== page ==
West Papua independence leaders launched their ‘Green State Vision’ today (Nov. 4) at COP26 in Glasgow, pledging to take decisive action to address the climate emergency and impact of natural resource extraction in an independent West Papua.

The Green State Vision was drafted with the assistance of international lawyers including UK-based barrister Jennifer Robinson of Doughty Street Chambers. It sets out commitments from West Papua’s ‘government-in-waiting’[1], including:

  • Making ecocide a serious criminal offence
  • Restoring guardianship of natural resources to indigenous authorities, combining Western democratic norms with local Papuan systems
  • ‘Serving notice’ on all extraction companies, including oil, gas, mining, logging and palm oil, requiring them to adhere to international environmental standards or cease operations.
    The Green State Vision document is available here.

In June 2021, a panel of international legal experts co-chaired by Prof. Philippe Sands QC drafted a definition of ecocide intended for adoption by the International Criminal Court (ICC).[2]

West Papua is half of the island of New Guinea, home to the world’s third largest rainforest after the Amazon and the Congo. West Papua is rich in natural resources, including one of the world’s largest gold and copper mine (the Grasberg mine) and extensive sources of natural gas, minerals, timber and palm oil.

West Papua was a Dutch colony until 1961. The Indonesian military seized control in 1963. The people indigenous to the provinces are Melanesian, ethnically distinct from the people of Indonesia. West Papua continues to be unlawfully occupied by Indonesia. Indonesia is currently the world’s largest exporter of palm oil.[3]

West Papuans have contested Indonesia’s occupation for more than half a century, with Indonesian forces repeatedly accused of human rights violations and violent suppression of the independence movement. According to recent reports, hundreds of Indonesian soldiers have been deployed to West Papua in a crackdown, with civilians forced to flee and journalists and activists targeted.[4]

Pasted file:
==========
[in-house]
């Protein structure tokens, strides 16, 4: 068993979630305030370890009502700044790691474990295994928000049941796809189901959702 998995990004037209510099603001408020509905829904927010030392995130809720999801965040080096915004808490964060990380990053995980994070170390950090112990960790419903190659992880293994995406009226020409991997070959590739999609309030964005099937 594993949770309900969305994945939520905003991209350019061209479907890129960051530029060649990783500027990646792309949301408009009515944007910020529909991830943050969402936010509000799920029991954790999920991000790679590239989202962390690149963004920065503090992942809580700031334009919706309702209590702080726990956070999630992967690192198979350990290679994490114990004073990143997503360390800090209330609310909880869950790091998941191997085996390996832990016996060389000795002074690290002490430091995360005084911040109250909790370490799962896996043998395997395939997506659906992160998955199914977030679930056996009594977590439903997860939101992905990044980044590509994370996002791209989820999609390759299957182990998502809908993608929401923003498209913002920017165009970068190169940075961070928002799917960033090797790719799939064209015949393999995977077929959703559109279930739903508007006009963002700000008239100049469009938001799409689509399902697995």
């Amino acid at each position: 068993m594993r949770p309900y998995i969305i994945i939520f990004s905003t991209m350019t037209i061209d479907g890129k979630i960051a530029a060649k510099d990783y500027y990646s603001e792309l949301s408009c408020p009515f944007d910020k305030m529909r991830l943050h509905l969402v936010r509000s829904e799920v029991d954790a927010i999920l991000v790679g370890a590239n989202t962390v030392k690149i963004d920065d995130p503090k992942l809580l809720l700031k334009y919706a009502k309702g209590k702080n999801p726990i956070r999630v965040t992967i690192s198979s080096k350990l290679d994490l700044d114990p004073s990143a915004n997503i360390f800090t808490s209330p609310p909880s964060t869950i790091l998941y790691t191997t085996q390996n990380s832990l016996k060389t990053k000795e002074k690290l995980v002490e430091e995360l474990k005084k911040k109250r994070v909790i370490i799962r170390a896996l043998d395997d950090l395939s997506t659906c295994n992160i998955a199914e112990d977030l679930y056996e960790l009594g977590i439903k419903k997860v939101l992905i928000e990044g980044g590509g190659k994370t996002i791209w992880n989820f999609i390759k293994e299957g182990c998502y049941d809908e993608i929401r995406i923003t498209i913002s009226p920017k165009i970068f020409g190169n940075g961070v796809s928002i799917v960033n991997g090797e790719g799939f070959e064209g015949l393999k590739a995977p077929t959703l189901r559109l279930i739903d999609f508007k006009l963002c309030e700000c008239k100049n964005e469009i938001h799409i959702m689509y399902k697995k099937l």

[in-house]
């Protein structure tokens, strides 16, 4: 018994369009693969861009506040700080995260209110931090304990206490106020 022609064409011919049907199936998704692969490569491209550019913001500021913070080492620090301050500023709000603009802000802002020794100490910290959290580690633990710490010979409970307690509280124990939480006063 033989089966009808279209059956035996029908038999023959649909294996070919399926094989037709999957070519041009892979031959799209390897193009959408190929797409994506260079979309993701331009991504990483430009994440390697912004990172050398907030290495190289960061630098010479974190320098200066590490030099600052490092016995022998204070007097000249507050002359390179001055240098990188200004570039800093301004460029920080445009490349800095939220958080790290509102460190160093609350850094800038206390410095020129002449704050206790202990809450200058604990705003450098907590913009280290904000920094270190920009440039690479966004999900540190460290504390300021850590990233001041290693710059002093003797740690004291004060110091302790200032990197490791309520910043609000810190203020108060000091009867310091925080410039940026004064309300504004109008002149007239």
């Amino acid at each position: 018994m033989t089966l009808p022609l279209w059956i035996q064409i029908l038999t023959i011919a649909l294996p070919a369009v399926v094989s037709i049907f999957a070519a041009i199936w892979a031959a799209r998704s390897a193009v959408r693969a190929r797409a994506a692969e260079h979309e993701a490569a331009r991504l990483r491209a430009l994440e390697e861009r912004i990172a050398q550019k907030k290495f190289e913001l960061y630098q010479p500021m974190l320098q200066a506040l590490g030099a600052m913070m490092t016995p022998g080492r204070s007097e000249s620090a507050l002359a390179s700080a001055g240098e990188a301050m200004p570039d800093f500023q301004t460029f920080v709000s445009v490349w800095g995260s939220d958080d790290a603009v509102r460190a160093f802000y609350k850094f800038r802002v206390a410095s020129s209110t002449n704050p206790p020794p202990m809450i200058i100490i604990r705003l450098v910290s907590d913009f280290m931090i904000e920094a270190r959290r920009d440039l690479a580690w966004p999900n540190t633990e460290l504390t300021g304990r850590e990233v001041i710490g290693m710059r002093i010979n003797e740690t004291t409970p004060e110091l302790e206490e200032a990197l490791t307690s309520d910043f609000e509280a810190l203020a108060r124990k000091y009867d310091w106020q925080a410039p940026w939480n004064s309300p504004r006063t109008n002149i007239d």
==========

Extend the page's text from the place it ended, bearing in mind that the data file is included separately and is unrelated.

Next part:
In 2020, the United Liberation Movement for West Papua (ULMWP) announced the formation of its Temporary Constitution and Provisional Government, with exiled leader Benny Wenda[5] as Interim President.

Benny Wenda, Interim President of the United Liberation Movement for West Papua and Provisional Government, said: ‘We are fighting for stewardship of one of the planet’s largest rainforests, a lung of the world. The international climate movement and all governments serious about stopping climate change must help end Indonesia’s genocide of the first defenders in West Papua. If you want to save the world, you must save West Papua.’ See his full statement here.

Joe Corré, founder of Agent Provocateur, said: ‘This is a critical step towards protecting one of the world’s largest rainforests from catastrophic destruction caused by the illegal Indonesian occupation. The Indonesian government and military, supported by BP, are using violence, intimidation and murder to silence the indigenous inhabitants.’

Jennifer Robinson of Doughty Street Chambers said: ‘The unlawful occupation of West Papua by Indonesia is facilitating the destruction of one of the world’s most important rainforests. Ensuring West Papua’s right to self-determination will also ensure the protection of the environment and the climate by allowing the Indigenous custodians of the land to take back control, protection and management of their resources.’


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[1] https://www.theguardian.com/world/2020/dec/01/west-papua-independence-leaders-declare-government-in-waiting

[2] https://www.matrixlaw.co.uk/news/panel-of-legal-experts-co-chaired-by-philippe-sands-qc-draw-up-definition-of-ecocide-as-an-international-crime/

[3] https://www.bbc.co.uk/news/world-asia-54798452

[4] https://www.theguardian.com/world/2021/may/11/we-are-living-in-a-war-zone-violence-flares-in-west-papua-as-villagers-forced-to-flee; https://www.reuters.com/world/asia-pacific/one-child-killed-one-wounded-clash-indonesias-papua-hundreds-flee-2021-10-29

[5] https://www.thetimes.co.uk/article/papuan-independence-battle-fought-from-oxford-village-3vkl0lw7n